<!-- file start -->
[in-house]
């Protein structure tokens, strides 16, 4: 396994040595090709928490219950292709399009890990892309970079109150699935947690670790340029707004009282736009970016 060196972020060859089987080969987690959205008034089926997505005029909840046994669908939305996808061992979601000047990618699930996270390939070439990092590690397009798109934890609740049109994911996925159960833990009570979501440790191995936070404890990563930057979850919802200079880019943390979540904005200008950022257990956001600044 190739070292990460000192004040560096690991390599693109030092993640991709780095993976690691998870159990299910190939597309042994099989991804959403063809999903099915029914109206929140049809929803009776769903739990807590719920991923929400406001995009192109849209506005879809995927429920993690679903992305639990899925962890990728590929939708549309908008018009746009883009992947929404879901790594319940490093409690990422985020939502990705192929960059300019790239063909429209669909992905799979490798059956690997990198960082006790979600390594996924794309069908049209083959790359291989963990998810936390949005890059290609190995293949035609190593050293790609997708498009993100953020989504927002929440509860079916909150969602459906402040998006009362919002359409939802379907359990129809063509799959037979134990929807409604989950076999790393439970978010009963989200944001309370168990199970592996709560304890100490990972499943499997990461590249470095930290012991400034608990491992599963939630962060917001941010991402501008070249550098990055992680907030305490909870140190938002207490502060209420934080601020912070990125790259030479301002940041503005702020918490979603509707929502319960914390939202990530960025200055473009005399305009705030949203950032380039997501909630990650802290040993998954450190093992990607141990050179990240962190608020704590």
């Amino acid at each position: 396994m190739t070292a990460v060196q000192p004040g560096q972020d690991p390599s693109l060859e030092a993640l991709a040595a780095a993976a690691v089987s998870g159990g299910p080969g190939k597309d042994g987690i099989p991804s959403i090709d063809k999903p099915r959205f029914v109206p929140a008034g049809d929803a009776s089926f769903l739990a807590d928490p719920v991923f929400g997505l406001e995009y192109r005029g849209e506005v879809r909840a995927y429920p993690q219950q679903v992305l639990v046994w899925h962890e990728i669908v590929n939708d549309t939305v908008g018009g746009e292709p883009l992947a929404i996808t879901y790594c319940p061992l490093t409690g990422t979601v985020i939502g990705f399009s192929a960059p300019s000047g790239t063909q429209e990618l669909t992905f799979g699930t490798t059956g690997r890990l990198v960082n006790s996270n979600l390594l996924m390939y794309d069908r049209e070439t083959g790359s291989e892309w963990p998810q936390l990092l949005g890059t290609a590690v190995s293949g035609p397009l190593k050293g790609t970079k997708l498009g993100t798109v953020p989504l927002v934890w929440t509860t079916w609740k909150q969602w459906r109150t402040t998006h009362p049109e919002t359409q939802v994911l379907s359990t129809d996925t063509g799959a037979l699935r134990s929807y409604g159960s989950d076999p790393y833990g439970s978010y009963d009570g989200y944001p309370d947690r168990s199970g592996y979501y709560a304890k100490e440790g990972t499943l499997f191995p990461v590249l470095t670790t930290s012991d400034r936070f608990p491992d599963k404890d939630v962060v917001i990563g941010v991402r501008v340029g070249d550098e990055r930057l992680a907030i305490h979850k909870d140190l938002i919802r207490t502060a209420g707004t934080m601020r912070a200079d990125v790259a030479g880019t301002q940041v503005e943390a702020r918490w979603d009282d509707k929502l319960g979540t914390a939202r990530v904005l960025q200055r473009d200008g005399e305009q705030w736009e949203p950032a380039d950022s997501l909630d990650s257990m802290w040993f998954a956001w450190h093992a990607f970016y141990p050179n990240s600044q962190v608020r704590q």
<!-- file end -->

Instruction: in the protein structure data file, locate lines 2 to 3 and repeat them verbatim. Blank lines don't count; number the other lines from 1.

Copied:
């Protein structure tokens, strides 16, 4: 396994040595090709928490219950292709399009890990892309970079109150699935947690670790340029707004009282736009970016 060196972020060859089987080969987690959205008034089926997505005029909840046994669908939305996808061992979601000047990618699930996270390939070439990092590690397009798109934890609740049109994911996925159960833990009570979501440790191995936070404890990563930057979850919802200079880019943390979540904005200008950022257990956001600044 190739070292990460000192004040560096690991390599693109030092993640991709780095993976690691998870159990299910190939597309042994099989991804959403063809999903099915029914109206929140049809929803009776769903739990807590719920991923929400406001995009192109849209506005879809995927429920993690679903992305639990899925962890990728590929939708549309908008018009746009883009992947929404879901790594319940490093409690990422985020939502990705192929960059300019790239063909429209669909992905799979490798059956690997990198960082006790979600390594996924794309069908049209083959790359291989963990998810936390949005890059290609190995293949035609190593050293790609997708498009993100953020989504927002929440509860079916909150969602459906402040998006009362919002359409939802379907359990129809063509799959037979134990929807409604989950076999790393439970978010009963989200944001309370168990199970592996709560304890100490990972499943499997990461590249470095930290012991400034608990491992599963939630962060917001941010991402501008070249550098990055992680907030305490909870140190938002207490502060209420934080601020912070990125790259030479301002940041503005702020918490979603509707929502319960914390939202990530960025200055473009005399305009705030949203950032380039997501909630990650802290040993998954450190093992990607141990050179990240962190608020704590």
């Amino acid at each position: 396994m190739t070292a990460v060196q000192p004040g560096q972020d690991p390599s693109l060859e030092a993640l991709a040595a780095a993976a690691v089987s998870g159990g299910p080969g190939k597309d042994g987690i099989p991804s959403i090709d063809k999903p099915r959205f029914v109206p929140a008034g049809d929803a009776s089926f769903l739990a807590d928490p719920v991923f929400g997505l406001e995009y192109r005029g849209e506005v879809r909840a995927y429920p993690q219950q679903v992305l639990v046994w899925h962890e990728i669908v590929n939708d549309t939305v908008g018009g746009e292709p883009l992947a929404i996808t879901y790594c319940p061992l490093t409690g990422t979601v985020i939502g990705f399009s192929a960059p300019s000047g790239t063909q429209e990618l669909t992905f799979g699930t490798t059956g690997r890990l990198v960082n006790s996270n979600l390594l996924m390939y794309d069908r049209e070439t083959g790359s291989e892309w963990p998810q936390l990092l949005g890059t290609a590690v190995s293949g035609p397009l190593k050293g790609t970079k997708l498009g993100t798109v953020p989504l927002v934890w929440t509860t079916w609740k909150q969602w459906r109150t402040t998006h009362p049109e919002t359409q939802v994911l379907s359990t129809d996925t063509g799959a037979l699935r134990s929807y409604g159960s989950d076999p790393y833990g439970s978010y009963d009570g989200y944001p309370d947690r168990s199970g592996y979501y709560a304890k100490e440790g990972t499943l499997f191995p990461v590249l470095t670790t930290s012991d400034r936070f608990p491992d599963k404890d939630v962060v917001i990563g941010v991402r501008v340029g070249d550098e990055r930057l992680a907030i305490h979850k909870d140190l938002i919802r207490t502060a209420g707004t934080m601020r912070a200079d990125v790259a030479g880019t301002q940041v503005e943390a702020r918490w979603d009282d509707k929502l319960g979540t914390a939202r990530v904005l960025q200055r473009d200008g005399e305009q705030w736009e949203p950032a380039d950022s997501l909630d990650s257990m802290w040993f998954a956001w450190h093992a990607f970016y141990p050179n990240s600044q962190v608020r704590q």